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Hearing management

03 August 2018

Do animals have better hearing than humans?

Has civilisation blunted man's hearing abilities, or have we just evolved in a different direction?

There is a general perception that humans don't hear as well as animals – mainly because they can hear many sounds we can’t.

Added to this is the fact that humans have become less dependent on their senses for survival. As hunter-gatherers, our forefathers relied on especially their sight and hearing to stay alive – which changed when humans became agriculturalists around 10 000 years ago. 

Were we just never as sharp as our animal friends, is it a case of "use it or lose it", or are there other factors at play? 

Loudness and pitch

According to Widex, the human audible range is dependent on the pitch (high or low) and loudness of sound. We use Hertz (Hz) to measure pitch and decibels (dB) to measure loudness.

As far as pitch is concerned, human hearing starts at about 20Hz and ends at 20 000Hz, but our hearing is most sensitive between 2 000 and 5 000Hz. The pitch of a dog whistle is too high and the roar of a wind turbine too low for humans to hear.

When it comes to loudness, in our most sensitive range humans can actually hear softer sounds than dogs and cats.

We can safely be exposed to sounds ranging from 0 to 85dB. Anything louder than that can eventually damage our hearing. An ambulance siren is about 125dB, and normal human speech around 65dB.

Hearing loss usually starts by affecting our upper pitches, which means that we will have difficulty hearing sounds like birdsong and instruments, such as flutes and piccolos. By middle age our upper range can drop to between 12 000 and 14 000Hz.

Some interesting animal hearing facts

  • Dolphins do not have ears. Instead, they rely on eardrums located outside their bodies. They also use sonar, or echolocation, to enhance their already superior hearing abilities.

  • Bats also utilise echolocation to determine location and size of things in the dark. In fact, they can find small insects 9m away in pitch darkness.
  • Cats are able to hear higher frequencies than both humans and dogs. Their ear muscles also allow them to rotate their ears up to 180°.

  • Elephants are tuned into frequencies 25 times lower than humans. Their feet and trunk also have specialised receptors for detecting low-frequency vibrations.

  • Dogs can hear frequencies way above humans. That's why they know you're home long before anyone else.
  • Pigeons can hear sounds as low as 0.5Hz and can detect distant storms, earthquakes and even volcanoes. Pigeons are also the best navigators in the world.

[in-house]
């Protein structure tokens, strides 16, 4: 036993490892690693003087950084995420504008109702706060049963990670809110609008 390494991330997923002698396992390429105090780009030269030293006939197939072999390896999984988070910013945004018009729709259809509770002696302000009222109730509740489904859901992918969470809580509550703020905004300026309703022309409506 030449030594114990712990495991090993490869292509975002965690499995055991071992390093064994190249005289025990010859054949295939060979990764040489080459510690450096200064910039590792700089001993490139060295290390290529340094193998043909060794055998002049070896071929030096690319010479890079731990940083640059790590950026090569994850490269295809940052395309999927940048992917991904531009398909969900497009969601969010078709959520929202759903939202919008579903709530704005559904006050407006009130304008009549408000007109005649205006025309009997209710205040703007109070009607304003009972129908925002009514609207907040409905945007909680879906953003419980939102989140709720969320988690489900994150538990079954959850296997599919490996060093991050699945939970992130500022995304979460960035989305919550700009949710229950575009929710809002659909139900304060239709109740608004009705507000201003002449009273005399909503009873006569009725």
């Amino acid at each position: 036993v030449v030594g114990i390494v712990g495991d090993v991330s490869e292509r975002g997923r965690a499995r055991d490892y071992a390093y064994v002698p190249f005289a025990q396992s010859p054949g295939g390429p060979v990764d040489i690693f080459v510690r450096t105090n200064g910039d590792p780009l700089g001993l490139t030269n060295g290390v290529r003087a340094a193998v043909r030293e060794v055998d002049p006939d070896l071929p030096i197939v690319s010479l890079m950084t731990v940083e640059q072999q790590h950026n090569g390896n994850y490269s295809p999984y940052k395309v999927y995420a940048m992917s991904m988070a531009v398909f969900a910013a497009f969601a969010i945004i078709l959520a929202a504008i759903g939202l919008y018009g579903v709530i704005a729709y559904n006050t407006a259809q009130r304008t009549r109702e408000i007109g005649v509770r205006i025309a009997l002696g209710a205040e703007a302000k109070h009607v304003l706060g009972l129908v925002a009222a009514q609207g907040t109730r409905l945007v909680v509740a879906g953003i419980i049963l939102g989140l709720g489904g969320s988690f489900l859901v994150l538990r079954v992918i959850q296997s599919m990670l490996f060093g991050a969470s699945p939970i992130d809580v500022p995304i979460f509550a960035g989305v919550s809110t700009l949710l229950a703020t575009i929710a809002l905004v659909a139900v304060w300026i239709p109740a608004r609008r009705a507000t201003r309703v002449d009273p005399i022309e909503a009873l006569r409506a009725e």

• Monkeys' hearing is slightly less acute than that of humans at frequencies below 8 000Hz, but extends up to 45 000Hz, which is an octave above the upper human limit. 

In defence of modern humans

It is true that humans cannot detect sounds occurring at all frequencies – but neither can animals.

study done by researchers at Binghamton University in New York found that early humans could hear better than both chimpanzees and modern humans at certain frequencies. They studied the anatomy and reconstructed the hearing capabilities of some of our ancestors who lived in South Africa.  

The researchers found that our early ancestors were especially good at hearing frequencies between 1 500 and 3 500Hz, which would include the sounds of rustling leaves – and nowadays vacuum cleaners, telephones and hard consonants.

Instead of regressing as one might expect, modern humans' hearing ability has become even more acute in the slightly higher frequencies. In fact, as mentioned above, modern humans are proficient at hearing sounds from 2 000 to 5 000Hz, and actually fare better than other primates in that range.

Being able to excel at higher frequencies is good for “complex short-range vocal communication”. This explains why we are better at having an intimate conversation across a dinner table than grunting and howling at each other out in nature. Chimps for instance have trouble hearing some sounds we use in spoken language. 

Image credit: iStock

 

Ask the Expert

Hearing Expert

Minette Lister graduated with a Bachelor of Communication Pathology (Audiology) from the University of KwaZulu-Natal, Westville in 2015. Thereafter, she completed her compulsory year of community service at Phoenix Assessment and Therapy Centre in Durban. In 2017, Minette started working for Thompson and Hoffman Audiology Inc. She is passionate about working with children and adults to diagnose and manage hearing loss using state of the art technology. Minette offers hearing screening programmes for newborn and high-risk babies, as well as school-aged children, in order to decrease the incidence of late or unidentified hearing loss.

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